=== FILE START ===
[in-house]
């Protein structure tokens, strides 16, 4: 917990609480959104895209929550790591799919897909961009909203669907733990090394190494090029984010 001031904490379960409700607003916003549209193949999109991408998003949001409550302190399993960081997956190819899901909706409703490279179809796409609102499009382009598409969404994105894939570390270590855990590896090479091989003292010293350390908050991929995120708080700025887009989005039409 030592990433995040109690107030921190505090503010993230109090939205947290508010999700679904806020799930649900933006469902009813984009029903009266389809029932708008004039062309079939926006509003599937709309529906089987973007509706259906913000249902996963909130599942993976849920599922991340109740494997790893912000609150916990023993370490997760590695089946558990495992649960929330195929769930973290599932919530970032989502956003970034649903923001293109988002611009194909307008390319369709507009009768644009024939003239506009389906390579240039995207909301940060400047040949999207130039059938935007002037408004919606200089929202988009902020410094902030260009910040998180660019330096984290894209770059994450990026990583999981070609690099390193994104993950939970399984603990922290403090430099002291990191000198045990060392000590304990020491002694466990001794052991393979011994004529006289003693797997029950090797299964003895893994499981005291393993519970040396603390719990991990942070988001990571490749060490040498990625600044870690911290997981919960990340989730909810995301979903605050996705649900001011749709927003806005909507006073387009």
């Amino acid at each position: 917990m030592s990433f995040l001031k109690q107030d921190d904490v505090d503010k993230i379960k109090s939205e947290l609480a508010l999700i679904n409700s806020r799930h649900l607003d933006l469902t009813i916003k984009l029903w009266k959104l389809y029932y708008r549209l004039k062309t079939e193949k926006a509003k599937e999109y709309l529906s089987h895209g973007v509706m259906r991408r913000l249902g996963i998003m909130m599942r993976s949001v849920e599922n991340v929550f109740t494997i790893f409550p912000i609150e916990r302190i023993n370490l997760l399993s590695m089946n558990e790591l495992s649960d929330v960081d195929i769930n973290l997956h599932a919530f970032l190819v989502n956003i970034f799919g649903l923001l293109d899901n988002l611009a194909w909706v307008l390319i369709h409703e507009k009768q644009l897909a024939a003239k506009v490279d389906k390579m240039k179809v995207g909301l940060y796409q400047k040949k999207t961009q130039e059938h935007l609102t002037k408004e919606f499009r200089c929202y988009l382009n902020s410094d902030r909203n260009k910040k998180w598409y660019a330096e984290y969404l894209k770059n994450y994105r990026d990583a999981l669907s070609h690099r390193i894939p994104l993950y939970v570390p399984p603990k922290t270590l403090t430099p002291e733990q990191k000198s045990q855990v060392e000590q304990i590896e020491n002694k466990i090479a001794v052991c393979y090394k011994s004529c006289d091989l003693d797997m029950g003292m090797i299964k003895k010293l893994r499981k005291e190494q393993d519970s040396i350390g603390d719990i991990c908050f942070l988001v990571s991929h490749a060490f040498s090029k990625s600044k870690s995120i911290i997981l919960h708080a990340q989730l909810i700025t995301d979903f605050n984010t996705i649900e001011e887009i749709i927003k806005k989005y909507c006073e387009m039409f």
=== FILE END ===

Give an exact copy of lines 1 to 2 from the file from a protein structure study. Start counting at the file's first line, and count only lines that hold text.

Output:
[in-house]
């Protein structure tokens, strides 16, 4: 917990609480959104895209929550790591799919897909961009909203669907733990090394190494090029984010 001031904490379960409700607003916003549209193949999109991408998003949001409550302190399993960081997956190819899901909706409703490279179809796409609102499009382009598409969404994105894939570390270590855990590896090479091989003292010293350390908050991929995120708080700025887009989005039409 030592990433995040109690107030921190505090503010993230109090939205947290508010999700679904806020799930649900933006469902009813984009029903009266389809029932708008004039062309079939926006509003599937709309529906089987973007509706259906913000249902996963909130599942993976849920599922991340109740494997790893912000609150916990023993370490997760590695089946558990495992649960929330195929769930973290599932919530970032989502956003970034649903923001293109988002611009194909307008390319369709507009009768644009024939003239506009389906390579240039995207909301940060400047040949999207130039059938935007002037408004919606200089929202988009902020410094902030260009910040998180660019330096984290894209770059994450990026990583999981070609690099390193994104993950939970399984603990922290403090430099002291990191000198045990060392000590304990020491002694466990001794052991393979011994004529006289003693797997029950090797299964003895893994499981005291393993519970040396603390719990991990942070988001990571490749060490040498990625600044870690911290997981919960990340989730909810995301979903605050996705649900001011749709927003806005909507006073387009």